Considering what is going on in America today, and i am NOT looking for a discussion on today’s political situation mind you, do you guys agree with what America did 75 years ago with Japanese, German and Italian-Americans at that time?
Without getting into the highly charged question of “Considering what is going on in America today,” which is a subject that pertains to present-day politics rather than history, this should actually say “with what America did 75 years ago with Japanese-Americans at that time” because German-Americans and Italian-Americans were not interned – or to put it more bluntly thrown into concentration camps – during the war. There’s a scene in the movie Midway in which the Charlton Heston character meets with the young Japanese girlfriend of his son, who like his dad is a naval aviator. She and her parents have been interned, and at one point she turns to Heston and says angrily, “Damn it, I’m an American! What makes us different from German-Americans or Italian-Americans”? The Heston character, who has the decency to look embarrased, answers, “Pearl Harbor, I guess.” Yes, that was part of the answer…put another part of the answer is that Japanese-Americans were much more visible as minorities in the U.S. than German-Americans and Italian-Americans, both of those latter groups being European rather than Asian.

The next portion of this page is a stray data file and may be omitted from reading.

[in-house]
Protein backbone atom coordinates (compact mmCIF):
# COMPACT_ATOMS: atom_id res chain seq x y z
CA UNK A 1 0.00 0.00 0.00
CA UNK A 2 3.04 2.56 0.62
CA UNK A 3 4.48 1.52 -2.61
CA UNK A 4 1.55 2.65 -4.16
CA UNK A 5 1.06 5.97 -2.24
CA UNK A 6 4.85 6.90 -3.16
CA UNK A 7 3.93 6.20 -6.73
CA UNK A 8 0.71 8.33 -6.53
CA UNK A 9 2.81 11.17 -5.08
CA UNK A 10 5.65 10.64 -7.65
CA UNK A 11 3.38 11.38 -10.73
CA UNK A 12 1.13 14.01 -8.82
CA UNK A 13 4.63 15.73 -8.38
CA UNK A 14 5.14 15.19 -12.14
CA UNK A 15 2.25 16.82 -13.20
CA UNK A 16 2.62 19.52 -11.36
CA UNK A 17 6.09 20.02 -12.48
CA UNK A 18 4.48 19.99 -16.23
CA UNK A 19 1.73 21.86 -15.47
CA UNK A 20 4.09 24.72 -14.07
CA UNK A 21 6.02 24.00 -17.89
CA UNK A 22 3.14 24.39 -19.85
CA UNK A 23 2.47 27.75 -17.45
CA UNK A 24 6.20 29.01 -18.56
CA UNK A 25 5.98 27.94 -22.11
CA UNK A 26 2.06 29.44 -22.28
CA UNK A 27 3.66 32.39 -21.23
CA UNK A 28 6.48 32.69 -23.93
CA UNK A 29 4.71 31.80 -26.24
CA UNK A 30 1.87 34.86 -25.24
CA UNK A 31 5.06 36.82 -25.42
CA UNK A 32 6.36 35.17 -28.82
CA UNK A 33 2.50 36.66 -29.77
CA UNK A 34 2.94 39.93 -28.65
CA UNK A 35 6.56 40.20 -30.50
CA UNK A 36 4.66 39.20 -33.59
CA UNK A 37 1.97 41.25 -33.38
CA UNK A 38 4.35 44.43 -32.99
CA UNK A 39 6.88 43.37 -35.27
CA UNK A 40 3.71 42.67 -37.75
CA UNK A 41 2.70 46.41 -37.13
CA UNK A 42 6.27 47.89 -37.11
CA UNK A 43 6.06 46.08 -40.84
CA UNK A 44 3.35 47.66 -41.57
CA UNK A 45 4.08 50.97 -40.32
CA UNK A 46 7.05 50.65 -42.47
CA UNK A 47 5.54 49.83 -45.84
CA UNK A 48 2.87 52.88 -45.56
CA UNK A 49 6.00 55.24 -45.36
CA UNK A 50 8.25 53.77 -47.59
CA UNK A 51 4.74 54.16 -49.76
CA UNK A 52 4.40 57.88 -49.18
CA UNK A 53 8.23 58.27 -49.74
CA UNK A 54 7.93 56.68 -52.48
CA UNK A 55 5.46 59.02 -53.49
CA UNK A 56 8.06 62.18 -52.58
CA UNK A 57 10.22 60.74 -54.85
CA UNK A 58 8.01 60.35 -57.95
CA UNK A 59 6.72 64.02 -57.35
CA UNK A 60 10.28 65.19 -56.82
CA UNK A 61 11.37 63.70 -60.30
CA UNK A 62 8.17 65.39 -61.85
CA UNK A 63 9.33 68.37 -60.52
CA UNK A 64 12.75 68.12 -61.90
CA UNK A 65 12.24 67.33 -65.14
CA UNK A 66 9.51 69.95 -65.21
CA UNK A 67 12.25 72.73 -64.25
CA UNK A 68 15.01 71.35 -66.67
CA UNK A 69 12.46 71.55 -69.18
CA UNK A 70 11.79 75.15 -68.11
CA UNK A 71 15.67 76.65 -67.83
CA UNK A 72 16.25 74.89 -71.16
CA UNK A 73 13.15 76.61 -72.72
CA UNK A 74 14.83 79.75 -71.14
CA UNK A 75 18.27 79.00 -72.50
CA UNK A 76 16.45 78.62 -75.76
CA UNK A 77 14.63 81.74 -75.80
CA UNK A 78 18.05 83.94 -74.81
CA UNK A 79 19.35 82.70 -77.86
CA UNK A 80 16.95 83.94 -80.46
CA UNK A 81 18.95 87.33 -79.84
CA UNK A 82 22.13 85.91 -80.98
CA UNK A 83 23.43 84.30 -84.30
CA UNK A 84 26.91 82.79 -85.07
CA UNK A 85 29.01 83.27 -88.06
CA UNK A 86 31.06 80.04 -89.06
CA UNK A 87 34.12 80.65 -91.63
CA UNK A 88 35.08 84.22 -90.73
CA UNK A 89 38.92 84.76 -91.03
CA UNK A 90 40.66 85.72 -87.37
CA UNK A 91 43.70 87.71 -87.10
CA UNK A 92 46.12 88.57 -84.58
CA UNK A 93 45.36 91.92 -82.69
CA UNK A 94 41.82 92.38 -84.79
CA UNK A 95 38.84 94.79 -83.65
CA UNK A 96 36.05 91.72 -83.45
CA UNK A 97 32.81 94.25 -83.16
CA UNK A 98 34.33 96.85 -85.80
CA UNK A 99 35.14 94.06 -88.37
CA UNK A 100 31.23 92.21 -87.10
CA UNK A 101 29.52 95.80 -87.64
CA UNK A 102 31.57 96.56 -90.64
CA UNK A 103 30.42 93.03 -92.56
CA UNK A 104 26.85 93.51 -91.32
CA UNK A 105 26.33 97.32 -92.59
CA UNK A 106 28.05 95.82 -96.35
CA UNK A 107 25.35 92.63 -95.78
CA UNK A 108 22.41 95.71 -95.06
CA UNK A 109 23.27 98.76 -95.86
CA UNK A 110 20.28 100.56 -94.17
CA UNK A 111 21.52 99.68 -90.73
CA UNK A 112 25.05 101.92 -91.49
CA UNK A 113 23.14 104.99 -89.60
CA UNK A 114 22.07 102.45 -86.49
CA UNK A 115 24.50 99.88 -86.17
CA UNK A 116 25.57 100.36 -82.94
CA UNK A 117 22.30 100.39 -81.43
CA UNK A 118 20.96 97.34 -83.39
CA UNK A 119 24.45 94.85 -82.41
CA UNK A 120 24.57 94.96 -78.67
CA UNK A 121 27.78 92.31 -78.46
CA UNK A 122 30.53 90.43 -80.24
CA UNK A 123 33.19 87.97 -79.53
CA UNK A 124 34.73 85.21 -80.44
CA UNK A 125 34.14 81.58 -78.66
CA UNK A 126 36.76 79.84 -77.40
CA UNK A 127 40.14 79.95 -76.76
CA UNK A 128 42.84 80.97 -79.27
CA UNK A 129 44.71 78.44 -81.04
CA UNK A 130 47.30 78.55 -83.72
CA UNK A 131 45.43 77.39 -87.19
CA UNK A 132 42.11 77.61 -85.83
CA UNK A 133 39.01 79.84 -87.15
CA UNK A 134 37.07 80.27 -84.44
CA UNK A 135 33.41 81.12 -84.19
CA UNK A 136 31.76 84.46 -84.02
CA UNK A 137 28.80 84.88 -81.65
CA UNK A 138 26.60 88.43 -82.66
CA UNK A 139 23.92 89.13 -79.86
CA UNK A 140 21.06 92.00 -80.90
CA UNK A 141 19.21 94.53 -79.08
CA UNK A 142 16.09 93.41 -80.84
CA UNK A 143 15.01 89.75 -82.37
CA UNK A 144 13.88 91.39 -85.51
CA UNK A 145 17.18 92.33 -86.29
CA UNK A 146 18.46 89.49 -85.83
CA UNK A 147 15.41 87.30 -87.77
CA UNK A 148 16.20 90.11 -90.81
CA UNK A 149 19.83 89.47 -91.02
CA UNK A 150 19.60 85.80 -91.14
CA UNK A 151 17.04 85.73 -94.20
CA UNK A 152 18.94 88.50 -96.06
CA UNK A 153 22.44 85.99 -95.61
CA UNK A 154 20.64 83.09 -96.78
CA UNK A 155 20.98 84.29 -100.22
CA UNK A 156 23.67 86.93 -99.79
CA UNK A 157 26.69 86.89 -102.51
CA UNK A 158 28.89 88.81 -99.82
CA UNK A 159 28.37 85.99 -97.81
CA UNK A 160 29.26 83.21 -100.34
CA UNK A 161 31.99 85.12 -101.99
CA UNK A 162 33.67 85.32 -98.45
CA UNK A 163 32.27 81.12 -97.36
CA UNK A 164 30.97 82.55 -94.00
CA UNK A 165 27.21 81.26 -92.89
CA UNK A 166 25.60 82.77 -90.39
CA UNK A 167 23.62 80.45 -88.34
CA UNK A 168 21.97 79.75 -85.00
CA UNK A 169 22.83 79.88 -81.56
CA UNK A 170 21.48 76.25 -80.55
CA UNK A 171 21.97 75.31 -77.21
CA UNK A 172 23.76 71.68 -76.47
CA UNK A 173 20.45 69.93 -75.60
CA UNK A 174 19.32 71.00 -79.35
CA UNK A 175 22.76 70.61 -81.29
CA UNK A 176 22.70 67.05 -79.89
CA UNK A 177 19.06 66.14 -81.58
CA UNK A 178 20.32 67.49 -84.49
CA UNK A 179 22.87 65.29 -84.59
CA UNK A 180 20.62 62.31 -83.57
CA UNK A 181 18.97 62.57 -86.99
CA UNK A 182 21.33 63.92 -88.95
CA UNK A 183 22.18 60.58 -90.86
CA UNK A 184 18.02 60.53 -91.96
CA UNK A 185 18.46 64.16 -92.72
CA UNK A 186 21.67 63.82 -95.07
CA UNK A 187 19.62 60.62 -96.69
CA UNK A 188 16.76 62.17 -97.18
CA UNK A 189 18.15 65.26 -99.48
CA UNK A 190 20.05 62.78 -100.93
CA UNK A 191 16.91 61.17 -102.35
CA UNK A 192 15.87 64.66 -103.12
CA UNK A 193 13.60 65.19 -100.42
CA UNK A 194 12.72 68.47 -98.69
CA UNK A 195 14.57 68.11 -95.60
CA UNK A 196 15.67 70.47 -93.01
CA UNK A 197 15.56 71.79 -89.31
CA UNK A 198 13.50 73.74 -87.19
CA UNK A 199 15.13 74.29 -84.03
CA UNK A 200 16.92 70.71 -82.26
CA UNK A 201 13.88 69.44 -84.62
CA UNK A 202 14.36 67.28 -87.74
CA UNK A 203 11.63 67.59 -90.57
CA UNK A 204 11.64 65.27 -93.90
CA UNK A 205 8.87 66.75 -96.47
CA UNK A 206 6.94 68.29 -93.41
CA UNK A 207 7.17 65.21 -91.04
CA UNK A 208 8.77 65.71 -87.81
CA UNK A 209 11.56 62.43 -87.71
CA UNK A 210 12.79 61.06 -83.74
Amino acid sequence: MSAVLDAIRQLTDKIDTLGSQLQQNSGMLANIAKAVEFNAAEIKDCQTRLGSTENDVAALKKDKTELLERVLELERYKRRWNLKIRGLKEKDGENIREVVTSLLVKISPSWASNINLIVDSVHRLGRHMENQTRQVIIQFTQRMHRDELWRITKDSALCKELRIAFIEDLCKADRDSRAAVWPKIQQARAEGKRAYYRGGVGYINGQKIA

It is false to assert that German-Americans and Italian-Americans were not interred. Those who’d immigrated to the U.S. from Italy or Germany were in many cases placed in concentration camps. (I saw a television documentary about this.) But it was apparently felt that assimilation was more possible for Germans and Italians than it was for Japanese. Someone of German or Italian blood who’d been born here would not be interred; whereas someone of Japanese blood who’d been born here might.
Conditions in the concentration camps were bad. The inmates were thin. Not so thin as to be in danger of death. But still clearly malnourished. Given that the U.S. as a whole was not experiencing any sort of food shortage during the war, this failure to adequately feed the concentration camp inmates is a black mark upon our record; quite apart from the justice or injustice of interning these people in the first place.